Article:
Clearly, Singapore may be a useful laboratory in which natural experiments may be conducted from a social marketing perspective. Specifically, the research here may be extended by using larger samples or covering different campaigns. Such issues as understanding the socialization of graduates in Singapore, their media habits, attitudes toward matchmaking and marriage in general, and their perceptions of the SDU may be investigated. Empirical research that is more theoretically driven is also possible. For example, more dimensions and levels of source credibility may be considered in determining advertising effectiveness. Moderating factors affecting consumers' ability and motivation to process social marketing information (Petty and Cacioppo 1981) may be included as well. The relative role of personal selling efforts in this connection also merits research attention (cf. Carroll et al. 1985). The insights garnered may then be tested elsewhere for enhanced generality. Moreover, the boundary conditions of consumer research findings in the public or nonprofit sector may likewise be assessed in Singapore. Collectively, these avenues offer fruitful directions for future research in international social marketing.


Berschied, E. and E. Walster (1974), 'Physical Attractiveness,' in Advances in Experimental Social Psychology, Vol. 7, L. Berkowitz, ed., New York, NY: Academic Press.

Capon, Noel and Elizabeth Cooper-Martin (1990), 'Public and Nonprofit Marketing: A Review and Directions for Future Research,' in Review of Marketing, Vol. 4, Valarie A. Zeithaml, ed., Chicago, IL: American Marketing Association, 481-536.

Carroll, Vincent P., Ambar G. Rao, Hau L. Lee, Arthur Shapiro, and Barry L. Bayus (1985), 'The Navy Enlistment Marketing Experiment,' Marketing Science, 4 (Fall), 352-374.

Chaiken, Shelly (1979), 'Communicator Physical Attractiveness and Persuasion,' Journal of Personality and Social Psychology, 3, 1387-1397.

Fazio, Russell H. and Mark P. Zanna (1981), 'Direct Experience and Attitude-Behavior Consistency,' in Advances in Experimental Social Psychology, Vol. 14, ed. L. Berkowitz, New York: Academic Press.

Fishbein, Martin and Izek Ajzen (1975), Beliefs, Attitude, Intention, and Behavior: An Introduction to Theory and Research, Reading, MA: Addison-Wesley.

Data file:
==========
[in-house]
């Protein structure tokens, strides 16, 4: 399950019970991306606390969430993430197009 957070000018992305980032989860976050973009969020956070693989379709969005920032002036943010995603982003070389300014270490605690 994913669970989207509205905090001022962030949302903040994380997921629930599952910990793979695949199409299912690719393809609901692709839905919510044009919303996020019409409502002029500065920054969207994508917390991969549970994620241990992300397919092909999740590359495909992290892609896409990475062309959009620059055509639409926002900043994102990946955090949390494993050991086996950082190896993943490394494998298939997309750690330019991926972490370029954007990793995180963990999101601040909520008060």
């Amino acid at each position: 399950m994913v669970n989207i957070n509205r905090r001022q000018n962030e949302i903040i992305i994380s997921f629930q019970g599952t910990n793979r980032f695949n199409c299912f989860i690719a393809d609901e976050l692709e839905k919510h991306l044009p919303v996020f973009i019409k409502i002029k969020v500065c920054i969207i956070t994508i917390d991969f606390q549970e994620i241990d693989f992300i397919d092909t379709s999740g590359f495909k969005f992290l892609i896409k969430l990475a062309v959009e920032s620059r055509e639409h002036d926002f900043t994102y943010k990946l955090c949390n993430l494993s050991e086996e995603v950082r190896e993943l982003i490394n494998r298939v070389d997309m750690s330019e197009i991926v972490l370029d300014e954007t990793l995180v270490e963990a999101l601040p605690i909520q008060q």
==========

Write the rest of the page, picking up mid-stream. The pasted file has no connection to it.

Goh, Chok Tong (1986), 'The Singles Problem C A Nation's Concern,' Petir, June, 3.

Kahle, Lynn R. and Pamela M. Homer (1985), 'Physical Attractiveness of the Celebrity Endorser: A Social Adaptation Perspective,' Journal of Consumer Research, 11 (March), 954-961.

Kelman, H. C. (1961), 'Processes of Opinion Change,' Public Opinion Quarterly, 25, 57-78.

Government of Singapore (1991), Singapore: The Next Lap, Singapore: Times Editions Pte Ltd.

Kotler, Philip and Alan Andreasen (1991), Strategic Marketing for Nonprofit Organizations, 4th ed., Englewood Cliffs, NJ: Prentice Hall.

Kotler, Philip and Eduardo L. Roberto (1989), Social Marketing: Strategies for Changing Public Behavior, New York, NY: Free Press.

Lee, Kuan Yew (1987) as quoted in Social Development Unit (1991).

Obermiller, Carl (1985), 'Varieties of Mere Exposure: The Effects of Processing Style and Repetition on Affective Response,' Journal of Consumer Research, 12 (June), 17-30.

Petty, Richard E. and John T. Cacioppo (1981), Attitudes and Persuasion: Classic and Contemporary Perspectives, Dubuque, IO: Wm. C. Brown.

Social Development Unit (1991), The Need for Social Development in Singapore, Singapore: Social Development Unit.

Straits Times (1992), 'Single Mums: A "Threat to Marriage and Society",' March 17, 24.

Rothschild, Michael L. (1979), 'Marketing Communications in Nonbusiness Situations or Why It's Harder to Sell Brotherhood Like Soap,' Journal of Marketing, 43 (Spring), 11-20.

Varadarajan, P. Rajan and Anil Menon (1988), 'Cause-Related Marketing: A Coalignment of Marketing Strategy and Corporate Philanthropy,' Journal of Marketing, 52 (July), 58-74.



Siew Meng Leong, National University of Singapore
Swee Hoon Ang, National University of Singapore


NA - Advances in Consumer Research Volume 20 | 1993

Share Proceeding

Featured papers

See More


Meaningful Numbers: Consumer Response to Verbal Reaffirmation of Numerical Nutrition Information

Steffen Jahn, University of Goettingen, Germany
Monique Breaz, University of Goettingen, Germany
Till Dannewald, Wiesbaden Business School
Yasemin Boztug, University of Goettingen, Germany

Read More


G4. That's So Sweet: Baby Cuteness Semantically Activates Sweetness to Increase Sweet Food Preference

Shaheer Ahmed Rizvi, University of Alberta, Canada
Sarah G Moore, University of Alberta, Canada
Paul Richard Messinger, University of Alberta, Canada

Read More


When Consumer Brand Sabotage Harms Other Consumers Relationship with the Brand

Andrea Kähr, University of Bern
Bettina Nyffenegger, University of Bern
Harley Krohmer, University of Bern
Wayne Hoyer, University of Texas at Austin, USA

Read More

Engage with Us

Becoming an Association for Consumer Research member is simple. Membership in ACR is relatively inexpensive, but brings significant benefits to its members.